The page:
Like

    • Marilyn Armstrong August 4, 2017 / 7:19 pm

      Well, fortunately, he periodically decides he’s had enough ball and moves back to fuzzy toys. Definitely very mouthy. I don’t even want to think about him anywhere NEAR a river! i’m sure he’d be heading down the falls and into the rapids!

      Liked by 1 person

      • Taswegian1957 August 4, 2017 / 7:58 pm

        You certainly don’t want to find out if he is a swimming dog that way. The Huon is a lazy river as you get closer to the estuary so at least that was not a problem. Just a car that permanently smelled of wet dog.

        Like

        • Marilyn Armstrong August 4, 2017 / 9:30 pm

          I think he might be a swimming dog and the Blackstone is a very dangerous river. I wouldn’t take him anywhere NEAR it.

          Liked by 1 person

  5. lwbut August 4, 2017 / 5:32 am

    Duke’s a keeper! πŸ™‚
    Saw a great Doggie doco on TV this week (seems there is something actually worth watching on TV still??) which said dogs have a practically unique capacity for eye-to-eye contact and understanding of our emotional and physical well-being and also can to a high degree see things through our perspective, they kind of see into our minds even better than our closest animal relatives, the apes, can. They are very eager to please us and will do so if we patiently explain ourselves plainly and simply (for them). πŸ™‚

    As for Duke’s stick-shepherding ability they did not explain that – sorry! πŸ™‚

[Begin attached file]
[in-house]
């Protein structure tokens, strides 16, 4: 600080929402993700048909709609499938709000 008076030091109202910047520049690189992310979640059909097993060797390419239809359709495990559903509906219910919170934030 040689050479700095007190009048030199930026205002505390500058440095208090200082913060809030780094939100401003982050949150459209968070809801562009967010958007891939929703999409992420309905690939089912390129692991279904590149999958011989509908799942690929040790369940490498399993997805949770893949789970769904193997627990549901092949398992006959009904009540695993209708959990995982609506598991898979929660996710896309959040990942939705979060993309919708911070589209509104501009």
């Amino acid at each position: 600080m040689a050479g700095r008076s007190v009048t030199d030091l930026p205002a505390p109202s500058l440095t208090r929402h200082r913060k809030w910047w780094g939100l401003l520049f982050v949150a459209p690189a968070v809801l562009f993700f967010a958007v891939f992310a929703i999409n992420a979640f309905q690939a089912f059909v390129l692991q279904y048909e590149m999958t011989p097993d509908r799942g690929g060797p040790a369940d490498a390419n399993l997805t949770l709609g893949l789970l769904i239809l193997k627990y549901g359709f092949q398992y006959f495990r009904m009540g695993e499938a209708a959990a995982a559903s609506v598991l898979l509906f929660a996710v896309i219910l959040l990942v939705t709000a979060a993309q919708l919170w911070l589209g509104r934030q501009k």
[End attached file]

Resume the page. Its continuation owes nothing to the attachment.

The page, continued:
love

    Like

    • Marilyn Armstrong August 4, 2017 / 7:17 pm

      I think he does understand and I think he also selectively doesn’t understand … when it suits him. He’s kind of charming, though. He’s attention is really intense. He watches our faces, our hands, everything. And each dog is different.

      Like

  6. judyt54 August 4, 2017 / 7:38 am

    we have cats, and of course they insist on juggling every rolling toy (and many of the unrolly kind) under tables, chairs, the fridge, the couch, whatever.

    Get Garry his own personal small rake, the kind you get a kid when they decide they want to play garden, and instead of risking a dislocated whatsis, he can use the rake to do the hard work under couches and chairs and such. I have one that is long enough to reach all but the most firmly hidden toys, and the vacuum works a treat on such things as well.
    I fear for his back and yours, truly.

    Duke sounds like a welcome addition to the family although I have this image of Bonnie and Gibbs conferring seriously about it.

    Like

    • Marilyn Armstrong August 4, 2017 / 7:15 pm

      I think it’s done in his left knee, actually. Today, he’s limping. We will have to wait until he has pushed ALL his toys under the coffee table and then get the dust mop (my favorite toy removal item) and get them all at once. I knew all that knee action was going to be a problem.

      Like